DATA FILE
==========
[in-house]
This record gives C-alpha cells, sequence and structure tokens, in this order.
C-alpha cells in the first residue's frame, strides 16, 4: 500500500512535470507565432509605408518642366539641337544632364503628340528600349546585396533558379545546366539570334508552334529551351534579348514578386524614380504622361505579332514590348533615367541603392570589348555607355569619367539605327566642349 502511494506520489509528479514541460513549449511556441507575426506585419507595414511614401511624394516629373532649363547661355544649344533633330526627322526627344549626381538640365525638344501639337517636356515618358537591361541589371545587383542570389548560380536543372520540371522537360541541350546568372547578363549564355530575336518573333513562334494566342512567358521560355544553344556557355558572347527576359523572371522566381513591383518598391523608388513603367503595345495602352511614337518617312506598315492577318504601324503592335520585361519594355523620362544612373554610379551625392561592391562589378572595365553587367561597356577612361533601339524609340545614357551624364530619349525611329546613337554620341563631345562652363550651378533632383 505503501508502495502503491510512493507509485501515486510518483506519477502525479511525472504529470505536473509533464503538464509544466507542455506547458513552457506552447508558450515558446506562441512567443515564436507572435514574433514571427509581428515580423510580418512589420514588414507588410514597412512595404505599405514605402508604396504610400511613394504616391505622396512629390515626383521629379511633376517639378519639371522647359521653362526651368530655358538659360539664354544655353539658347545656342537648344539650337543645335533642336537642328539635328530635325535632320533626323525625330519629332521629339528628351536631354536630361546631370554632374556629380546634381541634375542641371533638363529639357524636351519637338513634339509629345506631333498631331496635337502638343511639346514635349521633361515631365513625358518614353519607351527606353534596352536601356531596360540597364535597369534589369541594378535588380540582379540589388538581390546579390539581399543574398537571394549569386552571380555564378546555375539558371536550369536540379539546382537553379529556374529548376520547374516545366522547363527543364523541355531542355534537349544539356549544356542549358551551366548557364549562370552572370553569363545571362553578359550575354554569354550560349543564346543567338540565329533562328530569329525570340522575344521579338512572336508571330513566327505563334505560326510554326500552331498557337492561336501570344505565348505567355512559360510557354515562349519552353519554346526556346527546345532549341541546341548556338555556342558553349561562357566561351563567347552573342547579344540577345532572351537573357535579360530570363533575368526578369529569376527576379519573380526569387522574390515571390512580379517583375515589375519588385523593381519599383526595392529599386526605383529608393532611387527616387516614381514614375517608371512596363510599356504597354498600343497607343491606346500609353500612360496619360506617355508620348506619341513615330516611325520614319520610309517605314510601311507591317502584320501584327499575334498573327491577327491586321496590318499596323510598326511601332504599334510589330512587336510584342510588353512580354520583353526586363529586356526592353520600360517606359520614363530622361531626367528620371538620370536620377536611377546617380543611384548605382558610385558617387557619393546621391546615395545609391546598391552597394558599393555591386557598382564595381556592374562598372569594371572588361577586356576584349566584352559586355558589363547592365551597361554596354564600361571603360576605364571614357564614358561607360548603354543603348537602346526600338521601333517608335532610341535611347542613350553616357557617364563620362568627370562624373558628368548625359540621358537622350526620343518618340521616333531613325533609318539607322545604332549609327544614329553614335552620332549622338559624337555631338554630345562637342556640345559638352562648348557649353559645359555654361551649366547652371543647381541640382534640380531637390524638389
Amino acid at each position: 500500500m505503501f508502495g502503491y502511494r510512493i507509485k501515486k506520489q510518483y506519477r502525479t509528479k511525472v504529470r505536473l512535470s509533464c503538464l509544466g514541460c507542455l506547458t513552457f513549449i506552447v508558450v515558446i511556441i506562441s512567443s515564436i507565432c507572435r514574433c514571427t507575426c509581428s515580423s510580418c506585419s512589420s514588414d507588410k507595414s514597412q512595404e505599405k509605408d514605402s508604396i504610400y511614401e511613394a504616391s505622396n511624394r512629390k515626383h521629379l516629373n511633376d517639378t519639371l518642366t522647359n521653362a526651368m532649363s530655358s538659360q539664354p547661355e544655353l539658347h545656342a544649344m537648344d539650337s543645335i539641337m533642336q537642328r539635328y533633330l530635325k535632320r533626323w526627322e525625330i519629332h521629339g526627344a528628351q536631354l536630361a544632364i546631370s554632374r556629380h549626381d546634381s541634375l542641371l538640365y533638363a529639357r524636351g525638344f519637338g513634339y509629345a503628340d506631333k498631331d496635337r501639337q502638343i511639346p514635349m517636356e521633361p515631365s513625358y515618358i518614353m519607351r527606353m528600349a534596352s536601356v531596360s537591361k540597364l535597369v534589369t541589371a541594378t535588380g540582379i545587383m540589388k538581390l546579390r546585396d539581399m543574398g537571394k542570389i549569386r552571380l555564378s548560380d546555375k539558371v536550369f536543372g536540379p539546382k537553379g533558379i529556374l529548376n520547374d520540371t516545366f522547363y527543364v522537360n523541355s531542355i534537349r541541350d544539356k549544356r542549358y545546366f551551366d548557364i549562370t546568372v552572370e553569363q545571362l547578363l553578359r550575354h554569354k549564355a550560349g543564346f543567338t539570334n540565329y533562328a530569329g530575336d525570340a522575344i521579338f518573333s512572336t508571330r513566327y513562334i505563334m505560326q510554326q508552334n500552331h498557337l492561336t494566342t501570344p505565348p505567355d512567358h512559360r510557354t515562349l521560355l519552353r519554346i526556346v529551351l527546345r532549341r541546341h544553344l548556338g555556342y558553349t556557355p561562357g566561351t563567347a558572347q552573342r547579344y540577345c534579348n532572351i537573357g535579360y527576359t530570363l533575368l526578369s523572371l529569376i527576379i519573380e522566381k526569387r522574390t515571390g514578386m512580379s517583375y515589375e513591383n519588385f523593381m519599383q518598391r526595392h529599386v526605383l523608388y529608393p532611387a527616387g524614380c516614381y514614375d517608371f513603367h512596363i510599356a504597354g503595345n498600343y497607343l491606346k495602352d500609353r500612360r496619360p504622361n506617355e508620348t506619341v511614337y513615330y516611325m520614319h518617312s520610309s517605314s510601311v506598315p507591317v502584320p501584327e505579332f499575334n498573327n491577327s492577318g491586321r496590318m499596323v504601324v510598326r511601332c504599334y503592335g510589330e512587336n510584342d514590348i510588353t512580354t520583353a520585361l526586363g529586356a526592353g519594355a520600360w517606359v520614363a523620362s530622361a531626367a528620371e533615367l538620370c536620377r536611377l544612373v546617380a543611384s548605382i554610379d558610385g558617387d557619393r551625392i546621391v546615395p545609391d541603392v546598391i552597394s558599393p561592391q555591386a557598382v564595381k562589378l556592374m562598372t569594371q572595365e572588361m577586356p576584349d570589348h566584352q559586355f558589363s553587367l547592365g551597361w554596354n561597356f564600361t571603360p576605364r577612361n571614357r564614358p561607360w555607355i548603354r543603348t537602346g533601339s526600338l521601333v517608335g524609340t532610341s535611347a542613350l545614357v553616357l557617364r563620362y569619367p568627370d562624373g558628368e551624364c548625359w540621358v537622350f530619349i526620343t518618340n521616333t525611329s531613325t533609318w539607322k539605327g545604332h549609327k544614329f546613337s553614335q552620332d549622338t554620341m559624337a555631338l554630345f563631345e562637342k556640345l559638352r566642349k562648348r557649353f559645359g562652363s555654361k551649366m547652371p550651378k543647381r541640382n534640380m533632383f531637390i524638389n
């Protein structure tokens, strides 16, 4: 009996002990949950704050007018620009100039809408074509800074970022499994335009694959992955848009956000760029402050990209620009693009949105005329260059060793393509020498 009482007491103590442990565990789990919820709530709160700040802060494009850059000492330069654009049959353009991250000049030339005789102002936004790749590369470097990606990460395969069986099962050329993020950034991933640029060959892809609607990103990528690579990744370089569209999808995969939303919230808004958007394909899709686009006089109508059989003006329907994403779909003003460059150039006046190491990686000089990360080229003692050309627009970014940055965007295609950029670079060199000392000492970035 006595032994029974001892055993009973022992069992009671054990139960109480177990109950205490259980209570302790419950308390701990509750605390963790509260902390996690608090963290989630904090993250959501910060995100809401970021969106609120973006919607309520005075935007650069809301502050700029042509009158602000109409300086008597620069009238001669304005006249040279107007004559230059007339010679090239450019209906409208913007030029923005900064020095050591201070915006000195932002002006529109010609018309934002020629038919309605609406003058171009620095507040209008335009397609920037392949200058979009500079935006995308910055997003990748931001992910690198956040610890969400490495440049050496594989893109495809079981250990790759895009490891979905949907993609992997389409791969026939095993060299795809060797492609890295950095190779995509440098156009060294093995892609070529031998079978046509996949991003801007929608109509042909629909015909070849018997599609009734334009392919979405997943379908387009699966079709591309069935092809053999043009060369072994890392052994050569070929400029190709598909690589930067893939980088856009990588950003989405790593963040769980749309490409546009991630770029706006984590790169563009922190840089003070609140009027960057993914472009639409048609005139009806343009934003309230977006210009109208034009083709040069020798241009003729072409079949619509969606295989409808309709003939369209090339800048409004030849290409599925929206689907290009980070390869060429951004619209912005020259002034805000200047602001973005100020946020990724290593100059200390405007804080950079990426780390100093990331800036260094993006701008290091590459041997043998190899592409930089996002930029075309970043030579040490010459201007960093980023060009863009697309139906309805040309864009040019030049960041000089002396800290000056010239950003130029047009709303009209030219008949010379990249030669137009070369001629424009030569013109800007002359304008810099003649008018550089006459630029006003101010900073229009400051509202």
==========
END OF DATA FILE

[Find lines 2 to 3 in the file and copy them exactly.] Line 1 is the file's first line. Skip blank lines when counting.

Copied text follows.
This record gives C-alpha cells, sequence and structure tokens, in this order.
C-alpha cells in the first residue's frame, strides 16, 4: 500500500512535470507565432509605408518642366539641337544632364503628340528600349546585396533558379545546366539570334508552334529551351534579348514578386524614380504622361505579332514590348533615367541603392570589348555607355569619367539605327566642349 502511494506520489509528479514541460513549449511556441507575426506585419507595414511614401511624394516629373532649363547661355544649344533633330526627322526627344549626381538640365525638344501639337517636356515618358537591361541589371545587383542570389548560380536543372520540371522537360541541350546568372547578363549564355530575336518573333513562334494566342512567358521560355544553344556557355558572347527576359523572371522566381513591383518598391523608388513603367503595345495602352511614337518617312506598315492577318504601324503592335520585361519594355523620362544612373554610379551625392561592391562589378572595365553587367561597356577612361533601339524609340545614357551624364530619349525611329546613337554620341563631345562652363550651378533632383 505503501508502495502503491510512493507509485501515486510518483506519477502525479511525472504529470505536473509533464503538464509544466507542455506547458513552457506552447508558450515558446506562441512567443515564436507572435514574433514571427509581428515580423510580418512589420514588414507588410514597412512595404505599405514605402508604396504610400511613394504616391505622396512629390515626383521629379511633376517639378519639371522647359521653362526651368530655358538659360539664354544655353539658347545656342537648344539650337543645335533642336537642328539635328530635325535632320533626323525625330519629332521629339528628351536631354536630361546631370554632374556629380546634381541634375542641371533638363529639357524636351519637338513634339509629345506631333498631331496635337502638343511639346514635349521633361515631365513625358518614353519607351527606353534596352536601356531596360540597364535597369534589369541594378535588380540582379540589388538581390546579390539581399543574398537571394549569386552571380555564378546555375539558371536550369536540379539546382537553379529556374529548376520547374516545366522547363527543364523541355531542355534537349544539356549544356542549358551551366548557364549562370552572370553569363545571362553578359550575354554569354550560349543564346543567338540565329533562328530569329525570340522575344521579338512572336508571330513566327505563334505560326510554326500552331498557337492561336501570344505565348505567355512559360510557354515562349519552353519554346526556346527546345532549341541546341548556338555556342558553349561562357566561351563567347552573342547579344540577345532572351537573357535579360530570363533575368526578369529569376527576379519573380526569387522574390515571390512580379517583375515589375519588385523593381519599383526595392529599386526605383529608393532611387527616387516614381514614375517608371512596363510599356504597354498600343497607343491606346500609353500612360496619360506617355508620348506619341513615330516611325520614319520610309517605314510601311507591317502584320501584327499575334498573327491577327491586321496590318499596323510598326511601332504599334510589330512587336510584342510588353512580354520583353526586363529586356526592353520600360517606359520614363530622361531626367528620371538620370536620377536611377546617380543611384548605382558610385558617387557619393546621391546615395545609391546598391552597394558599393555591386557598382564595381556592374562598372569594371572588361577586356576584349566584352559586355558589363547592365551597361554596354564600361571603360576605364571614357564614358561607360548603354543603348537602346526600338521601333517608335532610341535611347542613350553616357557617364563620362568627370562624373558628368548625359540621358537622350526620343518618340521616333531613325533609318539607322545604332549609327544614329553614335552620332549622338559624337555631338554630345562637342556640345559638352562648348557649353559645359555654361551649366547652371543647381541640382534640380531637390524638389